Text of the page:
For more information about price classes and about how your choice of price class affects CloudFront performance for your distribution, go to Choosing the Price Class for a CloudFront Distribution. For information about CloudFront pricing, including how price classes map to CloudFront regions, go to Amazon CloudFront Pricing.
- AWS WAF Web ACL
If you want to use AWS WAF to allow or block HTTP and HTTPS requests based on criteria that you specify, choose the web ACL to associate with this distribution. For more information about AWS WAF, see the AWS WAF Developer Guide.
- Alternate Domain Names (CNAMEs) (Optional)
Specify one or more domain names that you want to use for URLs for your objects instead of the domain name that CloudFront assigns when you create your distribution. For example, if you want the URL for the object:
to look like this:
instead of like this:
you would create a CNAME for
If you add a CNAME for
www.example.comto your distribution, you also need to create (or update) a CNAME record with your DNS service to route queries for
d111111abcdef8.cloudfront.net. You must have permission to create a CNAME record with the DNS service provider for the domain. Typically, this means that you own the domain, but you may also be developing an application for the domain owner. For more information about CNAMEs, see Using Alternate Domain Names (CNAMEs).
For the current limit on the number of alternate domain names that you can add to a distribution, see Amazon CloudFront Limits in the Amazon Web Services General Reference. To request a higher limit, go to https://console.aws.amazon.com/support/home#/case/create?issueType=service-limit-increase&limitType=service-code-cloudfront-distributions.
- SSL Certificate
Accept the default value, Default CloudFront Certificate.
- Default Root Object (Optional)
The object that you want CloudFront to request from your origin (for example,
index.html) when a viewer requests the root URL of your distribution (
http://www.example.com/) instead of an object in your distribution (
http://www.example.com/product-description.html). Specifying a default root object avoids exposing the contents of your distribution.
- Logging (Optional)
If you want CloudFront to log information about each request for an object and store the log files in an Amazon S3 bucket, select On, and specify the bucket and an optional prefix for the names of the log files. There is no extra charge to enable logging, but you accrue the usual Amazon S3 charges for storing and accessing the files. CloudFront doesn't delete the logs automatically, but you can delete them at any time.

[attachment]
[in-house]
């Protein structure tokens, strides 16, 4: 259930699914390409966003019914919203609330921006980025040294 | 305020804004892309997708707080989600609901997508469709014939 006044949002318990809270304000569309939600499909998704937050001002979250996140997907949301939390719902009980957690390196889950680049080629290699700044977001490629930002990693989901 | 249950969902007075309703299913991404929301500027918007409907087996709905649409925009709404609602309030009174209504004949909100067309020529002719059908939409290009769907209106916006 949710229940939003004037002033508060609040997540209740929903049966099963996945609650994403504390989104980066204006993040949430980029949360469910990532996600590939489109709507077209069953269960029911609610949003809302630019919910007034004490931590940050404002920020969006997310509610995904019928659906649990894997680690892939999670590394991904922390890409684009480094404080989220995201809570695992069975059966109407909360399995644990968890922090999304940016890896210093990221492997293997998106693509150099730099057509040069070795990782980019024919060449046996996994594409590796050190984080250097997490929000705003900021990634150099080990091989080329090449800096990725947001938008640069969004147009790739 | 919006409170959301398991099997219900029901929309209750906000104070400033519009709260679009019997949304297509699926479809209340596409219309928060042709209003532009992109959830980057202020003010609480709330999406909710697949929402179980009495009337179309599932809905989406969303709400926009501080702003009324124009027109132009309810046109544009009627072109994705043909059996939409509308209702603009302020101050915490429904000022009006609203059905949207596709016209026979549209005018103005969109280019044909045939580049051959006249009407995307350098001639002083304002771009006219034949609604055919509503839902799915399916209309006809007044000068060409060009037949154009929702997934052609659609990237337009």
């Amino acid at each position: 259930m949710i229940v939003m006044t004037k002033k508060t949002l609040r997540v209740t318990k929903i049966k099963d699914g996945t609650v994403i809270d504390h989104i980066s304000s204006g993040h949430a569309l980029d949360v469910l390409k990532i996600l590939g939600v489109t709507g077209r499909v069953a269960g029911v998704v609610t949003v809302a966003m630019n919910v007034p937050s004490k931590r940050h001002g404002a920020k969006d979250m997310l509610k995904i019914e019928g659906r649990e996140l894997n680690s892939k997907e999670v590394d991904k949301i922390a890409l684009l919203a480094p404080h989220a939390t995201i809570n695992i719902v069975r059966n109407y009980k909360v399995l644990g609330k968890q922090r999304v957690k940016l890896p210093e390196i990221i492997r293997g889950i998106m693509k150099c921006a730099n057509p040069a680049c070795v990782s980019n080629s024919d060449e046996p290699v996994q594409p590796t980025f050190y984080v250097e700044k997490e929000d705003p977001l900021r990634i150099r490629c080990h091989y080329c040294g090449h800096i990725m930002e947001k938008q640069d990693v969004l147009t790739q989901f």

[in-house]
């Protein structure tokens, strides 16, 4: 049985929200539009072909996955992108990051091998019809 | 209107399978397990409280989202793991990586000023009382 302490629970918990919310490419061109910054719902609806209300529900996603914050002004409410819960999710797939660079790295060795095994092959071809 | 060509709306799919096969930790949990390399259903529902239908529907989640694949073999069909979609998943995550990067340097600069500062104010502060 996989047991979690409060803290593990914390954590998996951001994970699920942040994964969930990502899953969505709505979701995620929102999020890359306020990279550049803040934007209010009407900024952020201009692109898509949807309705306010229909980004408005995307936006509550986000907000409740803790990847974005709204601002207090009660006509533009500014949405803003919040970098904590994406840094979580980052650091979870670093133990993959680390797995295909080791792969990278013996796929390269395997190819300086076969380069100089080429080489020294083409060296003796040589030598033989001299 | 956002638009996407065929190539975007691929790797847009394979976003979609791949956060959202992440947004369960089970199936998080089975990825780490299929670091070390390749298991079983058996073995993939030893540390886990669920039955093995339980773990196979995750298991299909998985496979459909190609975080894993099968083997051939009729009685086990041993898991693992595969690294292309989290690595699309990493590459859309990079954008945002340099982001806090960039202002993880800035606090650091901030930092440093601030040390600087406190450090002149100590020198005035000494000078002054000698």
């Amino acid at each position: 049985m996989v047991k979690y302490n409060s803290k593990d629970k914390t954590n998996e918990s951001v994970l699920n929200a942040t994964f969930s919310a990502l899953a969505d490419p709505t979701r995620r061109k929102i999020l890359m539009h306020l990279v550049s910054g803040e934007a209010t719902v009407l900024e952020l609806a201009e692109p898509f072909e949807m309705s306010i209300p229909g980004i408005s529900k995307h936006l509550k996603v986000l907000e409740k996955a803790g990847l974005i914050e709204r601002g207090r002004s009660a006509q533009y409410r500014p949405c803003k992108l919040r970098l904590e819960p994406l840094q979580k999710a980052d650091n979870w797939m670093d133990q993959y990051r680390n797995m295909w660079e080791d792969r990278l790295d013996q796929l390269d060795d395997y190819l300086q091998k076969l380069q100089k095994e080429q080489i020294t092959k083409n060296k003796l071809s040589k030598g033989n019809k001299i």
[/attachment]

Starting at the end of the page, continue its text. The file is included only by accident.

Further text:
- Cookie Logging
In this example, we're using Amazon S3 as the origin for your objects, and Amazon S3 doesn't process cookies, so we recommend that you select Off for the value of Cookie Logging.
- Comment (Optional)
Enter any comments that you want to save with the distribution.
- Distribution State
Select Enabled if you want CloudFront to begin processing requests as soon as the distribution is created, or select Disabled if you do not want CloudFront to begin processing requests after the distribution is created.
Choose Create Distribution.
After CloudFront has created your distribution, the value of the Status column for your distribution will change from InProgress to Deployed. If you chose to enable the distribution, it will then be ready to process requests. This should take less than 15 minutes.
The domain name that CloudFront assigns to your distribution appears in the list of distributions. (It also appears on the General tab for a selected distribution.)
Step 4: Test your links
After you've created your distribution, CloudFront knows where your Amazon S3 origin server is, and you know the domain name associated with the distribution. You can create a link to your Amazon S3 bucket content with that domain name, and have CloudFront serve it.
You must wait until the status of your distribution changes to Deployed before testing your links.
To link to your objects
Copy the following HTML into a new file:
Replace <domain name> with the domain name that CloudFront assigned to your distribution.
Replace <object name> with the name of a file in your Amazon S3 bucket.
<html> <head>My CloudFront Test</head> <body> <p>My text content goes here.</p> <p><img src="http://
object name" alt="my test image"/> </body> </html>
For example, if your domain name was
d111111abcdef8.cloudfront.netand your object was
image.jpg, the URL for the link would be:
If your object is in a folder within your bucket, include the folder in the URL. For example, if image.jpg is located in an images folder, then the URL would be:
Save the text in a file that has a .html filename extension.
Open your web page in a browser to ensure that you can see your content. If you cannot see the content, confirm that you have performed all of the steps correctly. You can also see the tips in Troubleshooting.
The browser returns your page with the embedded image file, served from the edge location that CloudFront determined was appropriate to serve the object.
For more information on using CloudFront, go to Amazon CloudFront Resources.